Public Subsidies for Stadiums
A closer look at the debate of whether the public should subsidize stadiums for sports franchises.
Stadium financing was a hot topic in 2021: Augusta, Albuquerque and Denver rejected stadium-related ballot questions this year, the Buffalo Bills are looking for subsidies, and the Bears seem poised to leave Chicago for the suburbs. Over the years, teams have ramped up rhetoric of leaving cities or states to gain public subsidies — sometimes it works to get what they want, but sometimes they leave. In the end, it’s local taxpayers stuck with a bill.
Often the benefits of these stadiums are overstated and rely on a black box of methods that estimate the value of “intangibles.” In 1997, researchers at Brookings found:
A new sports facility has an extremely small (perhaps even negative) effect on overall economic activity and employment.
So why do voters and politicians continue to approve subsidies for stadiums: pride, scorn from fans at the polls? It’s a difficult question, but this year more voters overwhelmingly rejected these measures.
This week we take a look at stadium financing questions that arose in 2021 and some broader issues to consider when thinking about is subsidizing a stadium a good use of public money.
“Last Week Tonight” has done a great job bringing public finance issues main stream, here is their 2015 segment on stadium financing.
Buffalo Bills Look for a New Stadium
2021 Financing Debates
Years after opening day, Braves-Cobb stadium deal still under scrutiny Atlanta Journal Constitution
Some Historical Context
Sports Stadiums Are a Bad Deal for Cities The Atlantic (2018)
Before You Buy A Stadium, Ask How Much The Morning Call (2016)
CHART OF THE WEEK
The following are two charts form the AECOM study commissioned by the New York Empire State Development Corporation regarding whether to renovate or build a new Buffalo Bills stadium.
First, the cost to renovate or build new is $862 million versus $1.35 billion. Building the stadium downtown could add an additional $750 million in costs
However, the tax revenue benefit to City, County and State attributed to the presence of the Bills: $27 million a year.
Again, only $27 million a year — if you think that's small, you're right! By comparison, the City of Buffalo's general and education budget is $1.36 billion.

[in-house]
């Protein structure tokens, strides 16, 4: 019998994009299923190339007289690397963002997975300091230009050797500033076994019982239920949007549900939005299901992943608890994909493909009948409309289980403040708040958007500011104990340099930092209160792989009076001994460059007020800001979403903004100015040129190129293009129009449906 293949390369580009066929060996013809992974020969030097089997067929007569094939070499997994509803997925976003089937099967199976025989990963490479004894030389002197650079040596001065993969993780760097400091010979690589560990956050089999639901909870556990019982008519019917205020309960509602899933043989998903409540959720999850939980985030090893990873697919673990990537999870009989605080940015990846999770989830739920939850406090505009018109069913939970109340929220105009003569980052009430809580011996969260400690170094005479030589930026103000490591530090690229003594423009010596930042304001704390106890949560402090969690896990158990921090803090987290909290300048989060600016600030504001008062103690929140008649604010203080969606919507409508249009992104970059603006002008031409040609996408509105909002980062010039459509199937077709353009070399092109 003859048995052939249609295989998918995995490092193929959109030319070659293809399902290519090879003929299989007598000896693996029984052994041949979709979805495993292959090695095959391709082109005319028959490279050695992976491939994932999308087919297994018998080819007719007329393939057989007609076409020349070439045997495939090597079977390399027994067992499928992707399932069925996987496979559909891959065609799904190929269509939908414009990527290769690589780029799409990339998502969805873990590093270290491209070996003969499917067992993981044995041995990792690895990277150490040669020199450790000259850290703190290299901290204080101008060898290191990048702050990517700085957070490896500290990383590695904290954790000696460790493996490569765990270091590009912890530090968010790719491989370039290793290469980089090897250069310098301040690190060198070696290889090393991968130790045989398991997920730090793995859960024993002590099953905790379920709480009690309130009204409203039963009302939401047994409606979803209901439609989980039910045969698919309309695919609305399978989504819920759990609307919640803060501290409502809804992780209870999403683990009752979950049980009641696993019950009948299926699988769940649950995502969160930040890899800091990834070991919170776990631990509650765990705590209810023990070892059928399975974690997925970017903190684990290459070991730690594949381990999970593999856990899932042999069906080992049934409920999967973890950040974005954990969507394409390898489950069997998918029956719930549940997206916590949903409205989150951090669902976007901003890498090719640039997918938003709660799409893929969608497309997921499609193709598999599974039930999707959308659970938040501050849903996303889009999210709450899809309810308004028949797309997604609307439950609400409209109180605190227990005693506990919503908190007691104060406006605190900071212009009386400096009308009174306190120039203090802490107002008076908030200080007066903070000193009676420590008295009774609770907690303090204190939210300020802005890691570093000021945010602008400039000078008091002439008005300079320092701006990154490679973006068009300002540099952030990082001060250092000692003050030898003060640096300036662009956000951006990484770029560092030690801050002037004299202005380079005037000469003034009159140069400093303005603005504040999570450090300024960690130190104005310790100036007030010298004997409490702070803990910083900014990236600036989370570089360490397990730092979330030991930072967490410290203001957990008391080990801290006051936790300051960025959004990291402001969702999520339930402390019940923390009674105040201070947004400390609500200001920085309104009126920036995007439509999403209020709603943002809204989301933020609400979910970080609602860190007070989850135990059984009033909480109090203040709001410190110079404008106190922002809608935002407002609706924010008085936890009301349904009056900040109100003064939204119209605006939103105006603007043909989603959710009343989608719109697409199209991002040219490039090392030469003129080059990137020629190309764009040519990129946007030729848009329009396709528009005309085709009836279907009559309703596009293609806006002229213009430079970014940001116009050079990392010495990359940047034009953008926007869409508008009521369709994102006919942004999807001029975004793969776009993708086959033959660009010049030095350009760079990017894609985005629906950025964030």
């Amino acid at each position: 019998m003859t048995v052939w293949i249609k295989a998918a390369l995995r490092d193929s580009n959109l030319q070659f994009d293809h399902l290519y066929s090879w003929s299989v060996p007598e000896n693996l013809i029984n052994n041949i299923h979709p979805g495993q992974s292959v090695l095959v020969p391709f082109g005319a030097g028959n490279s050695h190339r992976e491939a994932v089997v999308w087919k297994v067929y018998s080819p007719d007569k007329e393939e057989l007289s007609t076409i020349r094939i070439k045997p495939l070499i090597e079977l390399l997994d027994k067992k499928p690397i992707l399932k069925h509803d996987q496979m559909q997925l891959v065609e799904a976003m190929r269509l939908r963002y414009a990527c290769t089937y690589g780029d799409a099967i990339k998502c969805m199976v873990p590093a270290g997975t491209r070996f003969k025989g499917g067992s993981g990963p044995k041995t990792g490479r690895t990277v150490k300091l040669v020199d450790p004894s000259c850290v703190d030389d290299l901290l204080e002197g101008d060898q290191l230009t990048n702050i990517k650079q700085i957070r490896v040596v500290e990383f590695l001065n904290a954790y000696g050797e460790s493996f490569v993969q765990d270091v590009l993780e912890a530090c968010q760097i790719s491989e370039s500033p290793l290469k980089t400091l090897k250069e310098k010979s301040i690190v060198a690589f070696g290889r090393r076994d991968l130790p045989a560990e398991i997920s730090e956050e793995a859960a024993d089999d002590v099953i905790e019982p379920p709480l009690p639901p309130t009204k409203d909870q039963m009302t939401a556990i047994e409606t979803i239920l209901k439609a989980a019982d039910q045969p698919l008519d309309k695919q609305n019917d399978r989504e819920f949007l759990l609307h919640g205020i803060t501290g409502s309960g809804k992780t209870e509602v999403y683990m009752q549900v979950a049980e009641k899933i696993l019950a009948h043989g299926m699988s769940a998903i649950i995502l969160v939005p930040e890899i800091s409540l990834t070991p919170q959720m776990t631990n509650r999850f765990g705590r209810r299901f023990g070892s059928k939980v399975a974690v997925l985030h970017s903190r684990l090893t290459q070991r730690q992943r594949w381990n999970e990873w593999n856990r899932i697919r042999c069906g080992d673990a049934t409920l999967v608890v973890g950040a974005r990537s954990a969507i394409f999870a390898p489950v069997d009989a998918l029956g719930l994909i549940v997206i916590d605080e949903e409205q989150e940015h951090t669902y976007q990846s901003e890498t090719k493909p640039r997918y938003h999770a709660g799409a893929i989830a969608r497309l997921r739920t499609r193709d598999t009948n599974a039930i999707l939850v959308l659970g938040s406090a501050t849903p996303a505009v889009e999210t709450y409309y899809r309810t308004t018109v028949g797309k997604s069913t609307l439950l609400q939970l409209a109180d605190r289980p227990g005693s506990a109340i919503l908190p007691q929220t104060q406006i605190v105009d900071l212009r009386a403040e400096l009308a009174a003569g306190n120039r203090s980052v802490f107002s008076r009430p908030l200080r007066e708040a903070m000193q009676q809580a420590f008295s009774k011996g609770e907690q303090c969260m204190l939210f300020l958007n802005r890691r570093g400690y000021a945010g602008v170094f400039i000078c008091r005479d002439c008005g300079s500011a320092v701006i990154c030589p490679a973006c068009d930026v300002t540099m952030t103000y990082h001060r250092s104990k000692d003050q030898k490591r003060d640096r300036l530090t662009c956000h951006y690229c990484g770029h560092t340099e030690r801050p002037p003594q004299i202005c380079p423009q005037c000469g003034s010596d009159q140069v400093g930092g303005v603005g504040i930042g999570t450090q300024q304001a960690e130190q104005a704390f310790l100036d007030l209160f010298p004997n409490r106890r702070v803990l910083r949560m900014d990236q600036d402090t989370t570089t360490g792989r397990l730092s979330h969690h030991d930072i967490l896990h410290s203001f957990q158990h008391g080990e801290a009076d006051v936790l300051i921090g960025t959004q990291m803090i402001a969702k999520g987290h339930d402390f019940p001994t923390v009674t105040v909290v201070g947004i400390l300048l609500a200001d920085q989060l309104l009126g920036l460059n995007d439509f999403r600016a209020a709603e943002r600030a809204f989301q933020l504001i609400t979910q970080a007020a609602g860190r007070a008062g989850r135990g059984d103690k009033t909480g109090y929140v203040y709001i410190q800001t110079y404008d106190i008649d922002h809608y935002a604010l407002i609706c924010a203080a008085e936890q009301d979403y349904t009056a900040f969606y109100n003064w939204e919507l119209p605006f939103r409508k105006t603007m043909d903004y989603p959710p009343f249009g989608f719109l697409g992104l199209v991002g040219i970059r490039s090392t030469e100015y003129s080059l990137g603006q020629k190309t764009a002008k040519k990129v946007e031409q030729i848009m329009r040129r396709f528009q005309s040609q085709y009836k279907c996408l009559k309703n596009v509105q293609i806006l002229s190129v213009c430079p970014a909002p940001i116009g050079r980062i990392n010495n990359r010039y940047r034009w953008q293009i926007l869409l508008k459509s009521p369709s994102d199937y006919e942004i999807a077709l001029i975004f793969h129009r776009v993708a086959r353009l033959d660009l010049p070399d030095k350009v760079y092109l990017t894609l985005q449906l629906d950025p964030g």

Then again, the study noted "there are significant intangible benefits associated with serving as the home of an NFL franchise."
The question to think about:
Are the “intangible benefits” and $27 million in annual tax revenue enough to justify a taxpayer subsidy for any portion of a new $1.34 billion stadium.
The Issue: Does a suburban area benefit when a traditional standalone downtown stadium moves to a new stadium-anchored mixed-use development?
Though net new spending is evident, approximately one-third of the project’s sales appear to derive from crowding out other local economic activity. In total, added tax collections fall well short of covering the public subsidies provided by Cobb. The stadium’s limited economic impact, despite its favorable location and ancillary mixed-use development, further supports past findings that sports venues are poor investments as economic development projects.
The Economics of Subsidizing Sports Stadiums (St. Louis Fed)
The Issue: What are the opportunity costs of publicly financing a new stadium directly or through subsidies?
They [economists] often stress that estimations of the economic impact of sports stadiums are exaggerated because they fail to recognize opportunity costs. Consumers who spend money on sporting events would likely spend the money on other forms of entertainment, which has a similar economic impact. Rather than subsidizing sports stadiums, governments could finance other projects such as infrastructure or education that have the potential to increase productivity and promote economic growth.
Any opinions expressed herein are those of the author and the author alone.